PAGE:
I belong to a book club that usually reads fiction, and I’ve read a lot of good stories that I would never have otherwise: Circling the Sun by Paula McLain, Empire Rising by Rick Campbell and Istanbul Passage by Joseph Kanon, to name a few. But most of the time I prefer nonfiction, books like Hillbilly Elegy by J. D. Vance, I Am Nujood, Age 10 and Divorced by Nujood Ali with Delphine Minoui and My Promised Land by Ari Shavit.
So, when I came across the book, Cure: A Journey Into the Science of Mind Over Body by Jo Marchant*, I wasn’t confident that this was the right book club to bring it to. I suggested it anyway because I was so impressed with its ideas. The group agreed, and we discussed it last week at our monthly luncheon at Paesano’s in Ann Arbor.
Everyone was very taken with the fact that there is a scientific basis for believing that “our thoughts, emotions, and beliefs can ease pain, heal wounds, fend off infection and heart disease and even slow the progression of AIDS and some cancers.”**
One of the things that impressed all of us was the idea that if you take a pill that’s a placebo, even knowing it’s a placebo, you may improve. This just seems counter-intuitive. But, it’s true.
Another idea was the importance of distraction. When burn patients have their dressings changed, it’s extremely painful. And their dressings have to be changed every day. This is a nightmare scenario.
But, if that same patient puts on virtual reality goggles and plays a computer game called “Snow World” in an ice cold environment, the patient’s pain score goes DOWN by 35%. That, plus the 40% pain reduction the patient gets from medication, makes changing the dressings each day manageable.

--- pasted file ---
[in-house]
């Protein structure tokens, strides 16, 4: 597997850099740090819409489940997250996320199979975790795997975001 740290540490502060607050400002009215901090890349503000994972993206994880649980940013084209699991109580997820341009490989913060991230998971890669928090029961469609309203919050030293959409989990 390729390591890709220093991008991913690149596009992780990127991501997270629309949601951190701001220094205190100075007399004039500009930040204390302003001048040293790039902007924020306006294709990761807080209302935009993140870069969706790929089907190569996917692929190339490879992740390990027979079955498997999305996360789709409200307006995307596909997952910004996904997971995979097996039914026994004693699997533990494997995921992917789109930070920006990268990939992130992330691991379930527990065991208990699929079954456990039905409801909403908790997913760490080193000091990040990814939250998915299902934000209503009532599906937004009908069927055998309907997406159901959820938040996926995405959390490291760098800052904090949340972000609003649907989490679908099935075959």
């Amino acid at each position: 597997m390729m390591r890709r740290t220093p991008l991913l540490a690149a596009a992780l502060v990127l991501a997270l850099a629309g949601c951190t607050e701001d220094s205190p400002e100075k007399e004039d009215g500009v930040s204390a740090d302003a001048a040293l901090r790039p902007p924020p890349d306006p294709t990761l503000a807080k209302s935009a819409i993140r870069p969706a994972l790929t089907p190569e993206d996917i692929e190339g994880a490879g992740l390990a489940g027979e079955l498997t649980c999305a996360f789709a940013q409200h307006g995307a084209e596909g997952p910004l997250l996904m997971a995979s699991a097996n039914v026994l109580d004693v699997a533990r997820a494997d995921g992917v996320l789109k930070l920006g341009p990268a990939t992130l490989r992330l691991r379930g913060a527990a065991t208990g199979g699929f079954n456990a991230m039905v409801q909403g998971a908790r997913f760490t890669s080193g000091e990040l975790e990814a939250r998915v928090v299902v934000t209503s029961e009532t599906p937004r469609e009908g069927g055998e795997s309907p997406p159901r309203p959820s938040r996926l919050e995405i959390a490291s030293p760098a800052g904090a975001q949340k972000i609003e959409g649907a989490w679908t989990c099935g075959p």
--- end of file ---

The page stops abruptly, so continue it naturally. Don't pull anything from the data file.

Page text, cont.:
Cure also talks about the importance of social connections. Studies show that besides feeling good after spending an afternoon with friends, people who frequently socialize also live longer.
Now, the mind, even in the best of circumstances, can’t heal everything or make you well if you have cancer or a broken arm and refuse to get treatment. What it can do is improve your mood, make your medical care more effective and help you to enjoy what you do have.
There are many other helpful ideas in Cure. So if I’ve excited your curiosity, I hope you check out the book. I think you’ll be glad you did.
*Cure: A Journey Into the Science of Mind Over Body by Jo Marchant, Crown Publishers, New York, 2016.
**From the inside cover of Cure.